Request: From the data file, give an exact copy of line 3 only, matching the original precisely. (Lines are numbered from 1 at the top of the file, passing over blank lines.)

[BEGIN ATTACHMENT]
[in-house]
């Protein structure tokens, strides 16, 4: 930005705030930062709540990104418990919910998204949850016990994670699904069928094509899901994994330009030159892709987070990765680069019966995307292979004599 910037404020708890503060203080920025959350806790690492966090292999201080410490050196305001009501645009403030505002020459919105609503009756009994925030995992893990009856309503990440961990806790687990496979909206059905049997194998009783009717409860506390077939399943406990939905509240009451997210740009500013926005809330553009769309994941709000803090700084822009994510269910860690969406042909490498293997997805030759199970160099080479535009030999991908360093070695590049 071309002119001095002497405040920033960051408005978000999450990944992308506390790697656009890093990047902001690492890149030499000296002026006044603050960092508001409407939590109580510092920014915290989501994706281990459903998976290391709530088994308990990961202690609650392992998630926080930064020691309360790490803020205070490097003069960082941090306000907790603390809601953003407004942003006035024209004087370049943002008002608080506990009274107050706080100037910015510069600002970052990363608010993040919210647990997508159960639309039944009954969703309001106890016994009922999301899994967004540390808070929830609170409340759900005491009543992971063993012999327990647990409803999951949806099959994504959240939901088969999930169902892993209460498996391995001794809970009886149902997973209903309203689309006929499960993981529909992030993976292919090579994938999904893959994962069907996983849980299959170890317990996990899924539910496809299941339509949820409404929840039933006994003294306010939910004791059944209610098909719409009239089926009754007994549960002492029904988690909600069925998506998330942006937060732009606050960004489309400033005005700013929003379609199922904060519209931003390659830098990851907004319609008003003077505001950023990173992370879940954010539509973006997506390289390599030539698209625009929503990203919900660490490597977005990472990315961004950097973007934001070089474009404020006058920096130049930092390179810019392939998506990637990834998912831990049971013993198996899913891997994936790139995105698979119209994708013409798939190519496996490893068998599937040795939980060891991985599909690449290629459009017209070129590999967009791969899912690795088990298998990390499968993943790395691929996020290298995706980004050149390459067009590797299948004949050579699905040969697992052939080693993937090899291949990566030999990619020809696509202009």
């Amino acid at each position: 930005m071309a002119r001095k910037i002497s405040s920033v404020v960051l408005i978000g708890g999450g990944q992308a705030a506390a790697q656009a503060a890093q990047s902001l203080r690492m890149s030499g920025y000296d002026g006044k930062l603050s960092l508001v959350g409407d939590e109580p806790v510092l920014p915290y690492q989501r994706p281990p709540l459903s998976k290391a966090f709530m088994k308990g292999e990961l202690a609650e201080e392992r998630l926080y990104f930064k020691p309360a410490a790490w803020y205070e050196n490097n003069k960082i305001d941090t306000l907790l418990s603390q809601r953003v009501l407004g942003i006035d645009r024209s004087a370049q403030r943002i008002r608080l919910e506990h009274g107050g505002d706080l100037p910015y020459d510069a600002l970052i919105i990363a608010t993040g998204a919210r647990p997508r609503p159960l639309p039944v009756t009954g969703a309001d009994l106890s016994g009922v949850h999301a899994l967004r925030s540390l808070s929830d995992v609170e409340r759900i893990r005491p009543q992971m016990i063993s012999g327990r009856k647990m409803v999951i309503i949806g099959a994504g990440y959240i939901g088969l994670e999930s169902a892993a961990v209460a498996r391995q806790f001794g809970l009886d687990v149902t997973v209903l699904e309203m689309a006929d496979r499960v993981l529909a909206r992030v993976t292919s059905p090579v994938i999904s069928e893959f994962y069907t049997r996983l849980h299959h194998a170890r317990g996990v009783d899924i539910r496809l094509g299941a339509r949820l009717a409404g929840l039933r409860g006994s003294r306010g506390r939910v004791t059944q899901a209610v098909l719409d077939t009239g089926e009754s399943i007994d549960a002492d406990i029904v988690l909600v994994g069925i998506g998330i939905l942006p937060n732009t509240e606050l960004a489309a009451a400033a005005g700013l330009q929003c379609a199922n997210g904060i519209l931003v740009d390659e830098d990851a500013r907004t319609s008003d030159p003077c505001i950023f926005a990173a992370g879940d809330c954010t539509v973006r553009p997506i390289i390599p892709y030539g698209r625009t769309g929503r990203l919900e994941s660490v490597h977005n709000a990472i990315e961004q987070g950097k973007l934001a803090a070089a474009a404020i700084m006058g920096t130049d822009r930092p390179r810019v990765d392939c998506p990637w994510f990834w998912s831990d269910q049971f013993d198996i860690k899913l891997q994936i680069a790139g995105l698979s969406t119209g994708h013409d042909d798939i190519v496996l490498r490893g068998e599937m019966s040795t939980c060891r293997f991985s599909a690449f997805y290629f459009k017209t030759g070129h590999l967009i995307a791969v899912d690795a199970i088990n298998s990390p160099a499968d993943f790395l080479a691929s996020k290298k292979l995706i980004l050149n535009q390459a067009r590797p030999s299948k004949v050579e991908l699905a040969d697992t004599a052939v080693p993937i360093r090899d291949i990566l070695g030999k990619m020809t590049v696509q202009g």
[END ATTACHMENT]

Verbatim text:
């Amino acid at each position: 930005m071309a002119r001095k910037i002497s405040s920033v404020v960051l408005i978000g708890g999450g990944q992308a705030a506390a790697q656009a503060a890093q990047s902001l203080r690492m890149s030499g920025y000296d002026g006044k930062l603050s960092l508001v959350g409407d939590e109580p806790v510092l920014p915290y690492q989501r994706p281990p709540l459903s998976k290391a966090f709530m088994k308990g292999e990961l202690a609650e201080e392992r998630l926080y990104f930064k020691p309360a410490a790490w803020y205070e050196n490097n003069k960082i305001d941090t306000l907790l418990s603390q809601r953003v009501l407004g942003i006035d645009r024209s004087a370049q403030r943002i008002r608080l919910e506990h009274g107050g505002d706080l100037p910015y020459d510069a600002l970052i919105i990363a608010t993040g998204a919210r647990p997508r609503p159960l639309p039944v009756t009954g969703a309001d009994l106890s016994g009922v949850h999301a899994l967004r925030s540390l808070s929830d995992v609170e409340r759900i893990r005491p009543q992971m016990i063993s012999g327990r009856k647990m409803v999951i309503i949806g099959a994504g990440y959240i939901g088969l994670e999930s169902a892993a961990v209460a498996r391995q806790f001794g809970l009886d687990v149902t997973v209903l699904e309203m689309a006929d496979r499960v993981l529909a909206r992030v993976t292919s059905p090579v994938i999904s069928e893959f994962y069907t049997r996983l849980h299959h194998a170890r317990g996990v009783d899924i539910r496809l094509g299941a339509r949820l009717a409404g929840l039933r409860g006994s003294r306010g506390r939910v004791t059944q899901a209610v098909l719409d077939t009239g089926e009754s399943i007994d549960a002492d406990i029904v988690l909600v994994g069925i998506g998330i939905l942006p937060n732009t509240e606050l960004a489309a009451a400033a005005g700013l330009q929003c379609a199922n997210g904060i519209l931003v740009d390659e830098d990851a500013r907004t319609s008003d030159p003077c505001i950023f926005a990173a992370g879940d809330c954010t539509v973006r553009p997506i390289i390599p892709y030539g698209r625009t769309g929503r990203l919900e994941s660490v490597h977005n709000a990472i990315e961004q987070g950097k973007l934001a803090a070089a474009a404020i700084m006058g920096t130049d822009r930092p390179r810019v990765d392939c998506p990637w994510f990834w998912s831990d269910q049971f013993d198996i860690k899913l891997q994936i680069a790139g995105l698979s969406t119209g994708h013409d042909d798939i190519v496996l490498r490893g068998e599937m019966s040795t939980c060891r293997f991985s599909a690449f997805y290629f459009k017209t030759g070129h590999l967009i995307a791969v899912d690795a199970i088990n298998s990390p160099a499968d993943f790395l080479a691929s996020k290298k292979l995706i980004l050149n535009q390459a067009r590797p030999s299948k004949v050579e991908l699905a040969d697992t004599a052939v080693p993937i360093r090899d291949i990566l070695g030999k990619m020809t590049v696509q202009g």